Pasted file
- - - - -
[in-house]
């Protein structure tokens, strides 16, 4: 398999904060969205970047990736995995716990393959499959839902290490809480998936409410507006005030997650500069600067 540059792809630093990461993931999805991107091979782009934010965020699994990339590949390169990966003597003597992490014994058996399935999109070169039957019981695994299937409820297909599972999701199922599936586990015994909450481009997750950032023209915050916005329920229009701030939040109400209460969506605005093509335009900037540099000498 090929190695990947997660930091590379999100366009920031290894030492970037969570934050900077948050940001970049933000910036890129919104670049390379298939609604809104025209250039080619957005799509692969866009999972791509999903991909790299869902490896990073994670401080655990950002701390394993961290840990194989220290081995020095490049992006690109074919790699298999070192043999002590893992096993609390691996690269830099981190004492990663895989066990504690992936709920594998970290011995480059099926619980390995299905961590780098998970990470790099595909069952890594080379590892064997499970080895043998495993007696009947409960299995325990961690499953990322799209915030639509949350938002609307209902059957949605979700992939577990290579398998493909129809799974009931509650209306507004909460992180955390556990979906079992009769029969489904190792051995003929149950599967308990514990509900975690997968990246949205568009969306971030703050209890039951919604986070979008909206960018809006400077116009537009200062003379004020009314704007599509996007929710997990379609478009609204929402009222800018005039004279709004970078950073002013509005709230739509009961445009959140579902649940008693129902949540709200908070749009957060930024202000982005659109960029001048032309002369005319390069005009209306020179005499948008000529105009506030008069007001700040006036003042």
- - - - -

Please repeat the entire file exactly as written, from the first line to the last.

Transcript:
[in-house]
């Protein structure tokens, strides 16, 4: 398999904060969205970047990736995995716990393959499959839902290490809480998936409410507006005030997650500069600067 540059792809630093990461993931999805991107091979782009934010965020699994990339590949390169990966003597003597992490014994058996399935999109070169039957019981695994299937409820297909599972999701199922599936586990015994909450481009997750950032023209915050916005329920229009701030939040109400209460969506605005093509335009900037540099000498 090929190695990947997660930091590379999100366009920031290894030492970037969570934050900077948050940001970049933000910036890129919104670049390379298939609604809104025209250039080619957005799509692969866009999972791509999903991909790299869902490896990073994670401080655990950002701390394993961290840990194989220290081995020095490049992006690109074919790699298999070192043999002590893992096993609390691996690269830099981190004492990663895989066990504690992936709920594998970290011995480059099926619980390995299905961590780098998970990470790099595909069952890594080379590892064997499970080895043998495993007696009947409960299995325990961690499953990322799209915030639509949350938002609307209902059957949605979700992939577990290579398998493909129809799974009931509650209306507004909460992180955390556990979906079992009769029969489904190792051995003929149950599967308990514990509900975690997968990246949205568009969306971030703050209890039951919604986070979008909206960018809006400077116009537009200062003379004020009314704007599509996007929710997990379609478009609204929402009222800018005039004279709004970078950073002013509005709230739509009961445009959140579902649940008693129902949540709200908070749009957060930024202000982005659109960029001048032309002369005319390069005009209306020179005499948008000529105009506030008069007001700040006036003042």